WW: The first three years of brain development is incredibly important. This is when the core of self-esteem and empathy is developed. The brain is hungry for one thing and one thing only, which is to learn how to influence and interact with other human beings in their first few years. Young children wonder what they have to do to be fed, cuddled, and receive love. Through these human interactions the brain learns what must be done for survival.
EC: Dr. Abby Winter seems to have a public persona different from her private persona?
WW: She is vulnerable, dependent, insecure, with a troubled backstory. When she is questioning Cass, she must act professionally and is able to keep herself together. Abby had a parallel experience with the girls.
EC: Why the book, the French Lt.’s Woman?
WW: I remember reading this in high school. It is about a small town and appearances. Everybody has this misperception of this woman. Everyone thought the character in this novel was a mistress, but actually she was a virgin. I think it played nicely with the themes of the book, a small town, and preconceived notions about a situation that was wrong.
EC: Why the Peter Pan like necklace?
WW: I wanted to come up with something that is meaningful to a little girl. It meant something to her because of the Peter Pan book that maybe her father read to her.
EC: How has your professional experience helped in your writing?
WW: I started twenty years ago, trying to write on the side. Eventually going back to practice law. I took fourteen years off to raise my children then started back writing. My great agent told me to write in the psychological thriller genre. As a practiced family law attorney for five years I got my training in psychology. I know enough about all the disorders and which ones are interesting. I was given access to experts. This genre is all about relationships and the character motivations. They are driven by some psychological defects, which I learned from practicing family law. I was also an editor for “Chicken Soup For The Soul” that allowed me to learn how to structure a story. I had taken 1000s of stories reshaping them.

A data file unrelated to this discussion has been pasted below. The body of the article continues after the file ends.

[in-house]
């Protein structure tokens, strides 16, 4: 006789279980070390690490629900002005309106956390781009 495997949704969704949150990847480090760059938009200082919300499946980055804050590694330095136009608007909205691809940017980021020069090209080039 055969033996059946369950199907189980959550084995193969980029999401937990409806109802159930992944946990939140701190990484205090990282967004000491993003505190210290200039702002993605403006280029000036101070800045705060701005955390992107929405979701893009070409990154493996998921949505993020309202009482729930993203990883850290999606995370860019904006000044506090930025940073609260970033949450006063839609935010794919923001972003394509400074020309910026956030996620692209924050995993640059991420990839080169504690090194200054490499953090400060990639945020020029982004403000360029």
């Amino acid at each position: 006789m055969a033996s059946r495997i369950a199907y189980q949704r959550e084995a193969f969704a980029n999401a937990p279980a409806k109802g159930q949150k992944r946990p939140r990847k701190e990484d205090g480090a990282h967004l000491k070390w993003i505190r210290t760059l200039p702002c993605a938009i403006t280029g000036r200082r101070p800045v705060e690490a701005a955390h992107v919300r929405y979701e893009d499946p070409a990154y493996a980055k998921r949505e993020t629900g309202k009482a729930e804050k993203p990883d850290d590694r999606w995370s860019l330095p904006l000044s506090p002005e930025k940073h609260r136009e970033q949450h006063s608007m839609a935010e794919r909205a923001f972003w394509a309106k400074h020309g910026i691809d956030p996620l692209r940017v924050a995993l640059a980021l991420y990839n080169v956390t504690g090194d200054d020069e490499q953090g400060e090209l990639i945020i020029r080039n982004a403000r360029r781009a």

EC: Can you give a heads up about your next book?
WW: I am writing two stand-alones. Maybe down the line I can write Dr. Abby Winter as a character of a series since I have great affection for her. The next book is out in May. It is not as dark as this one and has forward action. It is about a twenty-eight-year-old woman who goes out on an Internet date and does not come home. Everything that happens on the date is really suspenseful. Her backstory involves a history of violence.
FIND OUT MORE
Emma in the Night
by Wendy Walker (Goodreads Author)
One night three years ago, the Tanner sisters disappeared: fifteen-year-old Cass and seventeen-year-old Emma. Three years later, Cass returns, without her sister Emma. Her story is one of kidnapping and betrayal, of a mysterious island where the two were held. But to forensic psychiatrist Dr. Abby Winter, something doesn’t add up. Looking deep within this dysfunctional family Dr. Winter uncovers a life where boundaries were violated and a narcissistic parent held sway. And where one sister’s return might just be the beginning of the crime.
Read Sassy’s review of Emma in the Night here! (Here on the blog) or over at Goodreads.
3 thoughts on “This dysfunctional family adds a whole new meaning to this word. #SaturdaySpotlight with #author @Wendy_Walker #SaturdayMorning #Interview”
I know two sisters who dealt with a other like this. You have me curious about this book now. I’m also curious about what really happened to the sisters. It has the makings of a good movie.
I was surprised to see some very mixed reviews on this but then again, it has a complex issue it’s dealing with, which contributes to the way dysfunctional family life can affect our thinking when something like a traumatic kidnap only adds to the problems. It would indeed be a good movie, since a lot can be hidden from the viewer in a different way, and revealed in parts as the film or BBC drama continues. Oh yes, love that idea! Hope it happens. 🙂
Fantastic interview! I really enjoyed Emma in the Night, and I’ll keep an eye out for the new book- sounds great!